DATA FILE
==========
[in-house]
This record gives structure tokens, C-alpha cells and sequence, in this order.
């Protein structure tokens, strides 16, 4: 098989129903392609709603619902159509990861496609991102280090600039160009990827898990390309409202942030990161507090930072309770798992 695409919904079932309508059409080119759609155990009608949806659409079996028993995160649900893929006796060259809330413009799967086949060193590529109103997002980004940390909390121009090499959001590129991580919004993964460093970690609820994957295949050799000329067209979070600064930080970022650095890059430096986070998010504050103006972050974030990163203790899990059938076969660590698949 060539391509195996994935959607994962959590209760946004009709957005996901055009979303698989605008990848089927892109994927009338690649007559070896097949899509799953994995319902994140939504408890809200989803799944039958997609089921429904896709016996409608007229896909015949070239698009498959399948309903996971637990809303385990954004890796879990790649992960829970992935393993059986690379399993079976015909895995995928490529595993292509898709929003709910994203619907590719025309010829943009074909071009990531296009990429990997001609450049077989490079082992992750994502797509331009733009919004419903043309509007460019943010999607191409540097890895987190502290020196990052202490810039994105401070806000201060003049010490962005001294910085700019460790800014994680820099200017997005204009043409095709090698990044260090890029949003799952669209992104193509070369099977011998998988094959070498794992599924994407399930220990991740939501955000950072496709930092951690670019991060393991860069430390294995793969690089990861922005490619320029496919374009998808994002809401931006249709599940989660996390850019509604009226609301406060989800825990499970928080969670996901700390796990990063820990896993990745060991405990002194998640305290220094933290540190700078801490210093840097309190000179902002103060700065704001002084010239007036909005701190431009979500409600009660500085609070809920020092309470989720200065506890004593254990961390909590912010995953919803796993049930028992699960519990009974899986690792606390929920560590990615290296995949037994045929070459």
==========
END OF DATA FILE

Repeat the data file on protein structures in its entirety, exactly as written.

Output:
[in-house]
This record gives structure tokens, C-alpha cells and sequence, in this order.
């Protein structure tokens, strides 16, 4: 098989129903392609709603619902159509990861496609991102280090600039160009990827898990390309409202942030990161507090930072309770798992 695409919904079932309508059409080119759609155990009608949806659409079996028993995160649900893929006796060259809330413009799967086949060193590529109103997002980004940390909390121009090499959001590129991580919004993964460093970690609820994957295949050799000329067209979070600064930080970022650095890059430096986070998010504050103006972050974030990163203790899990059938076969660590698949 060539391509195996994935959607994962959590209760946004009709957005996901055009979303698989605008990848089927892109994927009338690649007559070896097949899509799953994995319902994140939504408890809200989803799944039958997609089921429904896709016996409608007229896909015949070239698009498959399948309903996971637990809303385990954004890796879990790649992960829970992935393993059986690379399993079976015909895995995928490529595993292509898709929003709910994203619907590719025309010829943009074909071009990531296009990429990997001609450049077989490079082992992750994502797509331009733009919004419903043309509007460019943010999607191409540097890895987190502290020196990052202490810039994105401070806000201060003049010490962005001294910085700019460790800014994680820099200017997005204009043409095709090698990044260090890029949003799952669209992104193509070369099977011998998988094959070498794992599924994407399930220990991740939501955000950072496709930092951690670019991060393991860069430390294995793969690089990861922005490619320029496919374009998808994002809401931006249709599940989660996390850019509604009226609301406060989800825990499970928080969670996901700390796990990063820990896993990745060991405990002194998640305290220094933290540190700078801490210093840097309190000179902002103060700065704001002084010239007036909005701190431009979500409600009660500085609070809920020092309470989720200065506890004593254990961390909590912010995953919803796993049930028992699960519990009974899986690792606390929920560590990615290296995949037994045929070459």